||Technology in Australia 1788-1988
Table of Contents
I The Present Energy Economy
II Australian Energy Consumption
III Research And Development
V Oil And Natural Gas
VI Solar Energy
VII Nuclear Energy
VIII Bagasse Firewood And Other Biomass
IX Electric Power Generation And Distribution electric Power Generation And Distribution
i Types of generating stations
ii Transmission and distribution
iii System load control
iv Australian manufacturing in the power industry
vi New South Wales
ix South Australia
x Western Australia
xi Northern Territory
xii Australian Capital Territory
xiii The Snowy Mountains Scheme
X Manufactured Gas
XI Industrial Process Heat
South AustraliaEarly developments in South Australia followed the fragmented pattern of other States, but the Adelaide area was supplied for many years (starting in 1897) by the Adelaide Electric Supply Company. In 1946 the Electricity Trust of South Australia (ETSA) was formed and took over the responsibility for both generation and distribution. Original generation at the Osborne power station, near Port Adelaide, had used black coal imported from NSW, but a series of industrial disputes so interfered with shipped supplies that recourse was made to the sub-bituminous coal at Leigh Creek, which was sent some 600 kilometres by rail to Adelaide. This fuel was very variable both in quality and calorific value, and a new 240 MW power station with more suitable boilers was built at Port Augusta in the late 1960s, which halved the rail haul for Leigh Creek coal. A second power station at this site began operation in 1984, and has 400 mW capacity.
Meanwhile plans were in hand for an oil-fired steam station to be built at Torrens Island, north of Adelaide, but in 1963 natural gas was discovered at Gidgealpa in the north-east of the State, and the Pipeline Authority of South Australia was formed to build a pipeline to Adelaide. In September 1967 a 20-year agreement was signed for supply to Torrens Island, and gas was first used there in 1969. Now there are two stations at that location, with 1280 MW capacity. The future of these stations depends on the renegotiated price for gas supply, but the plant is also capable of using oil fuel. During the construction of Torrens Island 'A' station, temporary relief was achieved from a gas-turbine station with the then record size of 3 x 55 MW units at Dry Creek, an Adelaide suburb, using natural gas.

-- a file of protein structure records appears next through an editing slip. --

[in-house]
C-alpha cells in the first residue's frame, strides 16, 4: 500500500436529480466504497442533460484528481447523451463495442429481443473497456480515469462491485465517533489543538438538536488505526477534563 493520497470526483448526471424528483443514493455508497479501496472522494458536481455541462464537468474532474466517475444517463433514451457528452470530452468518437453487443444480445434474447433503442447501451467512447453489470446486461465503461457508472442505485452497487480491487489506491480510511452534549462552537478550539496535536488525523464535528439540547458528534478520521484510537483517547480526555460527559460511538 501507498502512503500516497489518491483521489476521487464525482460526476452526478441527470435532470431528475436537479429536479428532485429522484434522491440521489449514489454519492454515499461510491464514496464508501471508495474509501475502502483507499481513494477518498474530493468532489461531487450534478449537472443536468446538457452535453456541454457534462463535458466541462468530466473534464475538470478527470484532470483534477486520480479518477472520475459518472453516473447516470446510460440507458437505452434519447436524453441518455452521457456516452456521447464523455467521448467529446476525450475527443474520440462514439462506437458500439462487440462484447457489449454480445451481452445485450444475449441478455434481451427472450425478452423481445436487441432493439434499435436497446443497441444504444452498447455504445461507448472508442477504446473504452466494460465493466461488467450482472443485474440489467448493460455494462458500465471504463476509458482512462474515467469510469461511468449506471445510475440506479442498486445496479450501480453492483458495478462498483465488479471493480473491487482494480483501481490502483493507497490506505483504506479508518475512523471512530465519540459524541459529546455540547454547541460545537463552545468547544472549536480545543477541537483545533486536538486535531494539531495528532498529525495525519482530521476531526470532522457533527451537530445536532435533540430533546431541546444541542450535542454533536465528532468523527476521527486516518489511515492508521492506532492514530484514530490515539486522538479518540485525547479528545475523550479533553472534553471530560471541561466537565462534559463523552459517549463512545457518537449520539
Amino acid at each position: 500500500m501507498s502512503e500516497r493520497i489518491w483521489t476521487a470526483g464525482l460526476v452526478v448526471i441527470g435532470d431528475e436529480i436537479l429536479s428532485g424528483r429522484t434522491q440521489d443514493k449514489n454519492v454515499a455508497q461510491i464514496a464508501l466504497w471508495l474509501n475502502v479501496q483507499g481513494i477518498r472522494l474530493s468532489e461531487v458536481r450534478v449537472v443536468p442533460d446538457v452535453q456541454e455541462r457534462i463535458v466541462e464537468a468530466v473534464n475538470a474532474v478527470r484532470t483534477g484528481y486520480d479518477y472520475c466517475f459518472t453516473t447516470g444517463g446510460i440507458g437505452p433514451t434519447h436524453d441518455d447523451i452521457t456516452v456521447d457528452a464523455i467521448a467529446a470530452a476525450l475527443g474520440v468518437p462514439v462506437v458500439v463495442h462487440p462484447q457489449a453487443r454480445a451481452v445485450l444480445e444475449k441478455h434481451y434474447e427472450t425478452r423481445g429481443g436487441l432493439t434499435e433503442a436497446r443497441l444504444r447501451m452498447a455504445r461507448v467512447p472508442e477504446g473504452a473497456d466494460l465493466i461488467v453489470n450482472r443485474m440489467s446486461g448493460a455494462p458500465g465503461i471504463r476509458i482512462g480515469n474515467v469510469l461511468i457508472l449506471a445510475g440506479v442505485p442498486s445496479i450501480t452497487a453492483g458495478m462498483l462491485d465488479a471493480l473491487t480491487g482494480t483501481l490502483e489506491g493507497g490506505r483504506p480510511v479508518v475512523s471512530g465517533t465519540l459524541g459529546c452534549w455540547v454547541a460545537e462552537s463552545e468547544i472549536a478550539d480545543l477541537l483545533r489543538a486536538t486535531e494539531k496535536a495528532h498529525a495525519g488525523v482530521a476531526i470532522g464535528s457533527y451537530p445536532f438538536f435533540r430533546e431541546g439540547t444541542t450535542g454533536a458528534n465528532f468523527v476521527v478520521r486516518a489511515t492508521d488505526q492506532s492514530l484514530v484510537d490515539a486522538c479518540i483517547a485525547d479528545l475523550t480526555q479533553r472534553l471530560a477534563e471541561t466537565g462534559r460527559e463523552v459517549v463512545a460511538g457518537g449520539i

The interconnection with Victoria, referred to above, will give a welcome breathing space while the future of natural gas supplies is sorted out. Consideration is also being given to a pumped-storage plant, using adjacent water supply reservoirs in the Adelaide area.
South Australia has very little natural forest area, and for years was dependent for distribution poles on hardwood shipped from NSW. When prices rose and supply difficulties began to emerge, an ETSA engineer developed a concrete-reinforced steel pole named after him. Many thousands of 'Stobie' poles have been manufactured by ETSA for use on their system and elsewhere.
Organisations in Australian Science at Work - Adelaide Electricity Supply Company; Electricity Trust of South Australia; Pipeline Authority of South Australia
© 1988 Print Edition pages 832 - 833, Online Edition 2000
Published by Australian Science and Technology Heritage Centre, using the Web Academic Resource Publisher